ON the most Scottish of nights, the most Scottish of nights. But thanks to David Marshall, the most un-Scottish of endings. As the skies opened over Belgrade, the Tartan Army - so many miles away at home - ascended into heaven.

There had been nothing glorious about the 23 years of failure that followed Scotland to Serbia where their supporters could not, but the phrase that has haunted this team – this nation – for over two decades and beyond, has finally been shaken off by Steve Clarke and his band of heroes.

The overriding feelings of joy, relief and euphoria were accompanied by the shaking of heads in living rooms all over the country as Scotland’s long-suffering supporters took to social media to express disbelief and the almost universal feeling that it was all so unlike us. But then again, was it?

This Scotland team have now gone nine games unbeaten in a run lasting over a year. How unlike us.

They controlled the 90 minutes from start to finish, and although it eventually took the excruciating spectacle of a nerve-shredding penalty shootout, they deserved their place at Euro 2020 by the length of Sauchiehall Street.

So too there was nothing serendipitous about Luka Jovic’s equaliser to Ryan Christie’s opener, no fates that conspire uniquely against our nation. It was terrible defending from Scott McTominay, plain and simple.

But that aside, each man was superb. From the imperious Declan Gallagher at the centre of the defence, who had the much feared Aleksander Mitrovic so deep in his pocket the Fulham man will be in need of a lint roller, to Callum McGregor who controlled the game in front of him with perhaps his best Scotland performance on his 25th cap. From Christie who came up with the piece of magic to break the deadlock to Lyndon Dykes up top, who won every single ball that came near him with both the frequency and the ferocity of a dog set loose on a Sunday league pitch. How unlike us.

Scotland bossed the early stages, looking calm, composed and in total control of the situation. A rumour started circulating online that Nike had dropped Michael Jordan from their promotional campaigns and were instead launching a new range of Air Lyndons.

Not that Scotland were solely relying on long balls, There was a zip and a zest about their passing on the slick surface. Each man was comfortable in possession and had time and space to do as they pleased on the ball. How unlike us.

It was over 20 minutes before Serbia showed anything, and it was a reminder for Scotland not to rest on their laurels as Dusan Tadic arrowed a shot just wide from the edge of the area.

Admittedly, that was a little more like us. If anything, it was something of a comfort though, as the whole experience to that point was a little discombobulating. If anything, nerves had been subsiding since the first whistle, and it was no bad thing to be jolted out of our comfort zone.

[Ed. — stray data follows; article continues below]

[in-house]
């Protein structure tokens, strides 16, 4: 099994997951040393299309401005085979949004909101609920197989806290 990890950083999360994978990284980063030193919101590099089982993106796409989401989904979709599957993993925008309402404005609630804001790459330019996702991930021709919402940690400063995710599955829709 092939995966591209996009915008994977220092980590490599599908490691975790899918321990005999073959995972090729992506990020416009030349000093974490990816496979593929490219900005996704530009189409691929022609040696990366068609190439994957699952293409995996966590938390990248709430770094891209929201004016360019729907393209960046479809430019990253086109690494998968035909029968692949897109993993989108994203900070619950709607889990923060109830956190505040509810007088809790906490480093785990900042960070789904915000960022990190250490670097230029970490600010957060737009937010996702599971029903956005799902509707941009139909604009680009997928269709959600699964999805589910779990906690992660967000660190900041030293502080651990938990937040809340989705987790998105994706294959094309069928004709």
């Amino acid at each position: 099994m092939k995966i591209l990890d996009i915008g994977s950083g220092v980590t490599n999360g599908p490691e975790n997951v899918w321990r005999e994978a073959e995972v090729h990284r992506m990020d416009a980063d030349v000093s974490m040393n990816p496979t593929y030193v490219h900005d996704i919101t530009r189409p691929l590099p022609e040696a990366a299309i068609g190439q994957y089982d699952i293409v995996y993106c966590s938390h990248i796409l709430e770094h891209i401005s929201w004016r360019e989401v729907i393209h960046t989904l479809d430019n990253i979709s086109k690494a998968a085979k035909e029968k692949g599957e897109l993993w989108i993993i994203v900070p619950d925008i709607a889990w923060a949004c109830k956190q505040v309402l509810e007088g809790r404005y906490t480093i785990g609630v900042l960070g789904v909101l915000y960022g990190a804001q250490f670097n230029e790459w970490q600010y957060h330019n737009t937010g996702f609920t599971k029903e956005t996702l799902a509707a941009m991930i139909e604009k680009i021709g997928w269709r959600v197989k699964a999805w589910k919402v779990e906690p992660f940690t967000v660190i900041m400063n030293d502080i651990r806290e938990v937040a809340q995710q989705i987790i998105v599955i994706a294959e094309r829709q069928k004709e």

Not that the players were slacking in any way. Scotland were swarming all over the Serbs as they tried to build from the back, and that was personified as Stephen O’Donnell of all people pounced on a ball at the edge of the area and forced the ball through to John McGinn to get a shot away that just lacked the required power to match the passion that forced the opportunity in the first place. How unlike us.

The Scots were so assured, and none more so than McGregor, who was picking up every loose ball and reading the game superbly in front of the Scottish backline. Gallagher then picked up a yellow card, seemingly for displaying the temerity to stand next to Mitrovic, and there was a fear it would come back to haunt the Scots.

The second half started the same as the first though, and Dykes laid the chance of the game on a plate for Andy Robertson, bullying three defenders and picking out the late run of his captain steaming in at the far post. The Tartan Army rose, only for Robertson to fluff his lines at the crucial moment and slice high and wide.

Scottish fans sunk into their sofas, waiting for the inevitable goal arriving at the other end within seconds. But what do you know, this Scotland team had other ideas. It was no surprise that McGregor was at the centre of it as he drove forward and reversed the ball into his Celtic teammate Christie. The attacker took a touch, turned and caressed the ball in off the inside of the post. Had he walked up with the ball in his hands and rolled it in from a yard, he couldn’t have placed it any better.

As we settled back for our nerves to be put through the shredder, the remainder of the match was incredibly plain sailing. Even as extra-time loomed, there was no hint of a Serbian storm around the Scotland area to match the one that had raged overhead. And then, suddenly, it was all so like us.

A corner from the right as the clock ticked into injury time saw substitute Jovic brush off McTominay like a gnat and plant a header into the top corner past the despairing dive of Marshall. Suddenly, we were all Renton from Trainspotting again, sitting on that train platform, every word resonating.

Clarke had made subs to see out the game, and suddenly a frontline of Oli McBurnie and Callum Paterson was hopelessly inadequate for what was required. The ball was coming back at the Scots at an alarming rate, nothing was sticking up front.

A brilliant Marshall save aside from a shot from the edge of the area, the visitors got through it relatively unscathed, and so it was to penalties. Nine were despatched, with special mention to the much-maligned McBurnie for exhibiting the minerals to step up and slot home when a miss would have seen him castigated forevermore.

It was then the turn of Mitrovic. Marshall guessed right, and after a quick check that he wasn’t being referred to VAR, 23 years of hurt melted away. How unlike us.